Drumheller residents will learn over the next few weeks exactly what they will pay for property taxes this year.
A healthy chunk of it goes towards the Drumheller and District Seniors Foundation to operate manors and lodges in and outside of the valley.
"The debt payment on Hillview Lodge and the extensions to Sunshine Lodge, we've been paying on those for a number of years," explained board chair Tom Zariski. "They go up to about $500,000 a year just on the debt repayment."
He adds they still have about $3.5 million left to pay on the original loan of $7.5 million. That said, Zariski thinks they're going to have to go deeper in debt just to keep up with demand.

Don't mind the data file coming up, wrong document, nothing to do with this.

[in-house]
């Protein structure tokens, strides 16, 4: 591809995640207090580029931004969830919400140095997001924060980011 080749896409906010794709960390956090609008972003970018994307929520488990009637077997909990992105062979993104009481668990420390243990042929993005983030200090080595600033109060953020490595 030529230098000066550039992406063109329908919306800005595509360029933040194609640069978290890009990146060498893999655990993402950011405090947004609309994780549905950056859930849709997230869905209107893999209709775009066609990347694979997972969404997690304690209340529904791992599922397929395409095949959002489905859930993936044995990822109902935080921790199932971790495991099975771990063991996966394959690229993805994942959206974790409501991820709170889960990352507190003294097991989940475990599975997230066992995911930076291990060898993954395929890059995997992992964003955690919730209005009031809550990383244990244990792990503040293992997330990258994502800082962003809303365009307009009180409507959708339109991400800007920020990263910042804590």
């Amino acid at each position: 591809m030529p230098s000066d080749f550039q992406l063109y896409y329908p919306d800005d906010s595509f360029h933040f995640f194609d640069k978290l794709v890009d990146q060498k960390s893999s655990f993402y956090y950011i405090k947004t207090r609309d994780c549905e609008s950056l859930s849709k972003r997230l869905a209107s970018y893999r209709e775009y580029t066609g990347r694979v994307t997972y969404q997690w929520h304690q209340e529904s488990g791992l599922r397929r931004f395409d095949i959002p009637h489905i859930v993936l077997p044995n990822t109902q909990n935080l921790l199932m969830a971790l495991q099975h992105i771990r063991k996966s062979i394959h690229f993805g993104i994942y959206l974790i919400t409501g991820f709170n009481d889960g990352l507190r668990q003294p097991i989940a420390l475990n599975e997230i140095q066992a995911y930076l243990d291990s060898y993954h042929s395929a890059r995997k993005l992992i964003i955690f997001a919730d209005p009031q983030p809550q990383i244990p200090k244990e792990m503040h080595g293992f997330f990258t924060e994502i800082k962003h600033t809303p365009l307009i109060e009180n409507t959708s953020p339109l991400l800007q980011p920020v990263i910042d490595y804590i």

"Once they get to a level of care that we can't provide in Sunshine and Hillview, the next step is to go to the hospital," he pointed out. "When the hospital gets too full, people have been actually required to leave the community (and) this is something that we have fought against, but unfortunately we don't have that level of care in Drumheller."
Compounding things is that many rooms in the Sunshine Lodge's original wings sit empty.
"These rooms are seen to be very small; they don't even have complete bathrooms, so most seniors of today are not really interested in going into those rooms," explained Zariski. "That's our quandry: do we renovate these rooms and make them better (or) do we tear down those wings and build something new?"
With an estimated 100 Albertans turning 65 each day, Zariski says the problem isn't going to go away anytime soon. He's asking people concerned about the shortage of high level seniors care in the area to contact Alberta Seniors and Housing Minister Lori Sigurdson.